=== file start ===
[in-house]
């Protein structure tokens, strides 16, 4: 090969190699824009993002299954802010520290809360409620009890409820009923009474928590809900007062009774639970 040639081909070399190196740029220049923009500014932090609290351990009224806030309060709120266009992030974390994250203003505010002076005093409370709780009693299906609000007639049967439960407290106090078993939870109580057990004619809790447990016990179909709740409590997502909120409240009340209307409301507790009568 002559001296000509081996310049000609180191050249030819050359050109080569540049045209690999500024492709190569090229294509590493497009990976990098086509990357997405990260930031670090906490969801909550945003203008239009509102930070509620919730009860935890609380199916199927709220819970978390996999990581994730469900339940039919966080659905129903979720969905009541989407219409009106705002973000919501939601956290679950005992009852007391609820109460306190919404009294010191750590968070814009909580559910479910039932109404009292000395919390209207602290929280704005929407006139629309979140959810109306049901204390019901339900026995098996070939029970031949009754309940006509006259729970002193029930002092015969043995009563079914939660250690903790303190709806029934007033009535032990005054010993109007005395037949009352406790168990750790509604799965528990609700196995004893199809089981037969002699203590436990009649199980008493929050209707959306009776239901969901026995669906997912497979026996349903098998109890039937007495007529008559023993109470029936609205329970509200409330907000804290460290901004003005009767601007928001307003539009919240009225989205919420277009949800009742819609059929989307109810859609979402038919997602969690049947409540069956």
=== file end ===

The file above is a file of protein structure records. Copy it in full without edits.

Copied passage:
[in-house]
């Protein structure tokens, strides 16, 4: 090969190699824009993002299954802010520290809360409620009890409820009923009474928590809900007062009774639970 040639081909070399190196740029220049923009500014932090609290351990009224806030309060709120266009992030974390994250203003505010002076005093409370709780009693299906609000007639049967439960407290106090078993939870109580057990004619809790447990016990179909709740409590997502909120409240009340209307409301507790009568 002559001296000509081996310049000609180191050249030819050359050109080569540049045209690999500024492709190569090229294509590493497009990976990098086509990357997405990260930031670090906490969801909550945003203008239009509102930070509620919730009860935890609380199916199927709220819970978390996999990581994730469900339940039919966080659905129903979720969905009541989407219409009106705002973000919501939601956290679950005992009852007391609820109460306190919404009294010191750590968070814009909580559910479910039932109404009292000395919390209207602290929280704005929407006139629309979140959810109306049901204390019901339900026995098996070939029970031949009754309940006509006259729970002193029930002092015969043995009563079914939660250690903790303190709806029934007033009535032990005054010993109007005395037949009352406790168990750790509604799965528990609700196995004893199809089981037969002699203590436990009649199980008493929050209707959306009776239901969901026995669906997912497979026996349903098998109890039937007495007529008559023993109470029936609205329970509200409330907000804290460290901004003005009767601007928001307003539009919240009225989205919420277009949800009742819609059929989307109810859609979402038919997602969690049947409540069956």